The Buick is undeniably and reliably dead.
The Buick is not only merely dead, but really most sincerely dead.
Several weeks ago, after months of a brake warning light being on, the brake lines, which were original (1997), finally gave up the ghost. Yes, I was driving at the time. I was able to coast into and through an intersection, then turn up a small street and come to a safe rolling stop. Warren and I waited for the tow truck, then followed the Buick to my mechanic's shop.
My mechanic is swamped this summer, so it took another three weeks before he and his crew could get the Buick up in the air and look at it. I had already been forewarned by the office staff that I was looking at a major bill.
With 19 years on the car, major terminal rust throughout the body, and a whole host of problems just waiting to bloom, "major bill" meant to me "get ready to give it up."
At the beginning of the fourth week, my mechanic called. Dave and I have done business together for many years, and I appreciate that he wanted to break the news to me gently.
The news was bad. Without even getting into the brake calipers, I was looking at $1200. The underbody rust was so bad that the mechanics had a hard time getting the car hoisted in the air as rusted areas kept giving way.
Then Dave delivered the ultimate words.
"April, I can't advise you put that kind of money into this car. Use the money to get another one."
It was like agreeing to turn off life support. I did so. Dave then put a salvage company in touch with me and we made arrangements to have the remains removed.
Warren and I went out the next evening to clear out the car and remove the license plates. I took photos of the rear bumper, which sported bumper stickers of several kinds:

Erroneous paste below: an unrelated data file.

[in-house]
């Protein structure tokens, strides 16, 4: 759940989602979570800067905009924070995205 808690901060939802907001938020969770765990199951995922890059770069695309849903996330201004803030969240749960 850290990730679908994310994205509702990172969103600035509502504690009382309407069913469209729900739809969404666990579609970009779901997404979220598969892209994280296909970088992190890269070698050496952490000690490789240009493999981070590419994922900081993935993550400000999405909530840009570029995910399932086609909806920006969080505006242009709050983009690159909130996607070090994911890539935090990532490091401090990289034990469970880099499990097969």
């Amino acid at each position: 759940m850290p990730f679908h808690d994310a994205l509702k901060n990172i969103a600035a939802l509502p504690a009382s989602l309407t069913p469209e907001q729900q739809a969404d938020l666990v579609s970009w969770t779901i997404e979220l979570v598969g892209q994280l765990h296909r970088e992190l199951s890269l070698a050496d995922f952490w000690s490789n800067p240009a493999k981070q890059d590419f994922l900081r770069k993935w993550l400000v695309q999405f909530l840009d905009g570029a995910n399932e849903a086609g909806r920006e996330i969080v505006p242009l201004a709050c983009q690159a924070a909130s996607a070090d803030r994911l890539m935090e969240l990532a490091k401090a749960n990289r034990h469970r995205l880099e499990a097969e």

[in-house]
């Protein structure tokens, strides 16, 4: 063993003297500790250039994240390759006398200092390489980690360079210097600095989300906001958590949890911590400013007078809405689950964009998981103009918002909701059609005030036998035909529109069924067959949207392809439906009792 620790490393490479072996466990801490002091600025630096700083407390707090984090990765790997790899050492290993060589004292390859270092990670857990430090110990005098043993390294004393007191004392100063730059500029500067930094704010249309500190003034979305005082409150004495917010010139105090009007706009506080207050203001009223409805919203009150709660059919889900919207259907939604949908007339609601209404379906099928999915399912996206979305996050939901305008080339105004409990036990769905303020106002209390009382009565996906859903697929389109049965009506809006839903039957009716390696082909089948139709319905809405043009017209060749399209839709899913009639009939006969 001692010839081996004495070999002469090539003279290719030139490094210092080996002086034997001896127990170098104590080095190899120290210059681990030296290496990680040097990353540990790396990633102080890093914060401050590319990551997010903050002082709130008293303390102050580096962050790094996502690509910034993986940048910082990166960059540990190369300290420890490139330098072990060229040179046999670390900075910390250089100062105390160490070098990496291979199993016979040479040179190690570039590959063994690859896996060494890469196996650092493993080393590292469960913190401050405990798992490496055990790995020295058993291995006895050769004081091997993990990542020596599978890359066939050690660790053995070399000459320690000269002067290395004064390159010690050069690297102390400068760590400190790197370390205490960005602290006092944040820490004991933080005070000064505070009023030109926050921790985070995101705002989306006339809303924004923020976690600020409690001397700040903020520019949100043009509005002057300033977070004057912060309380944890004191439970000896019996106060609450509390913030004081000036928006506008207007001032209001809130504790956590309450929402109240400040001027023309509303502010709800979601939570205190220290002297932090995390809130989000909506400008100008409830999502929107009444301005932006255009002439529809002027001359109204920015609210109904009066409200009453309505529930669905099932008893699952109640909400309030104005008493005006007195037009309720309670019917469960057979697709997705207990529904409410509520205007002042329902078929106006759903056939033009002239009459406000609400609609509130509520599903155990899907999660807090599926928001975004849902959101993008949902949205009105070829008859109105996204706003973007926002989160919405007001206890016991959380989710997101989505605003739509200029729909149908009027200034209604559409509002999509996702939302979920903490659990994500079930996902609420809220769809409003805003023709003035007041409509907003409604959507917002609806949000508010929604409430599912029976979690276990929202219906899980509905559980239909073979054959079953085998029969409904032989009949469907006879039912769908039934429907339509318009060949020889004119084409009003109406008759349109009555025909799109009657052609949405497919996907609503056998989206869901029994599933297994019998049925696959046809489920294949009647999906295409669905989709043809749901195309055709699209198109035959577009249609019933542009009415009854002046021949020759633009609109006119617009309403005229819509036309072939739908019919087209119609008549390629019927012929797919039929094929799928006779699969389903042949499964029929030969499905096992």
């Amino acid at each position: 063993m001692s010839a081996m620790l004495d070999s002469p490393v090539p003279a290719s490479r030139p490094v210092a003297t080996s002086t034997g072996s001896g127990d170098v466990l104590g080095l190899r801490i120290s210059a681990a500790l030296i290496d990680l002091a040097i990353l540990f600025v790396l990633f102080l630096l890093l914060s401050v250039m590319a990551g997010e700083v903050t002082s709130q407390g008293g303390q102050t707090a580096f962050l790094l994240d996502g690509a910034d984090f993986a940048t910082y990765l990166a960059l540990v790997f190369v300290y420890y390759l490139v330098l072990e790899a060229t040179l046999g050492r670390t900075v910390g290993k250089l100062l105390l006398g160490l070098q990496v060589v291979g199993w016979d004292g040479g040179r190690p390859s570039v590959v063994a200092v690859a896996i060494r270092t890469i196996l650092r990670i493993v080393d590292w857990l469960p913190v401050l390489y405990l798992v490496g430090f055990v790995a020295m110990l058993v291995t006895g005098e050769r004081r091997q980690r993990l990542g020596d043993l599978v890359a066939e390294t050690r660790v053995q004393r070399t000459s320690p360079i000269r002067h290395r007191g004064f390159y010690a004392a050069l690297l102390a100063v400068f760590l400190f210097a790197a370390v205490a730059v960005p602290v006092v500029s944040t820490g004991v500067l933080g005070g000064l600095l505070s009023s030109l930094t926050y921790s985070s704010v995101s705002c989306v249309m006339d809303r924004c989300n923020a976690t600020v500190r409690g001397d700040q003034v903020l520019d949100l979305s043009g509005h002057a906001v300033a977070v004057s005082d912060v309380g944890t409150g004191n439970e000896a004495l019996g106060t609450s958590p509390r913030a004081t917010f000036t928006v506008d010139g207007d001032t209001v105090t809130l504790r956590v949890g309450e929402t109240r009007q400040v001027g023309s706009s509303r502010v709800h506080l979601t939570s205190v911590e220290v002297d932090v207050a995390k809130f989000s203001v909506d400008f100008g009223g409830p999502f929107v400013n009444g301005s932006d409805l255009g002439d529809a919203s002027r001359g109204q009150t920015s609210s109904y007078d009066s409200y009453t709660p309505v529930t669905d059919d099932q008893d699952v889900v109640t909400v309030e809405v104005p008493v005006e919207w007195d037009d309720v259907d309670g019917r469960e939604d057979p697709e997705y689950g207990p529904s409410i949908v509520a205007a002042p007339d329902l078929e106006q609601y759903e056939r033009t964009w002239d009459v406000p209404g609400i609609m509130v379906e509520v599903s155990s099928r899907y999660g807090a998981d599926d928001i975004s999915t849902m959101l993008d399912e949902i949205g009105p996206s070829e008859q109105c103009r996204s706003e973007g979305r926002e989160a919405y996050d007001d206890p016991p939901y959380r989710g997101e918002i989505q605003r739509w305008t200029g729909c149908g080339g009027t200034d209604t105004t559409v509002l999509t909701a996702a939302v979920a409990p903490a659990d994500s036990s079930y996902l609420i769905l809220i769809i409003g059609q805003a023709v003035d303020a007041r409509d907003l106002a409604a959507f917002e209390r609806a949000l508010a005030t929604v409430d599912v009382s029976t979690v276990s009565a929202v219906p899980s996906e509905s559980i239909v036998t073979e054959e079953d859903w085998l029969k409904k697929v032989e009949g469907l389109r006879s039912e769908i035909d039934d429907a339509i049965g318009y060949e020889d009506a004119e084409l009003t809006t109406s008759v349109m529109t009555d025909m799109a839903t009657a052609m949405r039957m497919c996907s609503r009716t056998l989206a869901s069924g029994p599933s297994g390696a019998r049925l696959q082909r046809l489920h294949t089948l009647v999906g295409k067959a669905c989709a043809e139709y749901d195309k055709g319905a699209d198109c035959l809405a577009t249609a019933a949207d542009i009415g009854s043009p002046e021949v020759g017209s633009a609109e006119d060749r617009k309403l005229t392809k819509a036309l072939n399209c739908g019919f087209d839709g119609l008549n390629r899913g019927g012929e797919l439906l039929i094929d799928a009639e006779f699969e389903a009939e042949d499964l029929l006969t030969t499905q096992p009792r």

The BUC-EE'S sticker is from my friend Katrina, who used to live in Texas. We visited the Tennessee Parthenon last fall:
Then there is my favorite presidential sticker ever, right next to the just-went-on-the-bumper Tillamook Cheese sticker from my trip to Oregon this September:
Most of them cannot be replaced. I will miss them all.
For now, we are a one car family, although what with my chemo schedule and Warren's Symphony schedule, we often end up borrowing my dad's truck for a day or two. My office is only a four block walk. Other friends have made generous offers of their vehicles.
I live in a great community.
We are postponing looking for a new car until after mid-August. I will be looking for another older car, albeit now "older" means 21st century. The car may possibly come from the Goodwill auctions in Columbus as I just need reliable wheels. I do not need a car payment, so there will be no new shiny Prius in my future.
It is inconvenient being a one car (and a loaner as needed) family, but this is truly an inconvenience of first-world magnitude. Even within this community, it is a privileged inconvenience at that. Working at the Court and at the Legal Clinic, I know lots of us out there scrape by with no car or no reliable car, which is only marginally better than no car at all. And I know that my inconvenience will be relatively short-lived.
Alas, poor Buick, I knew it well.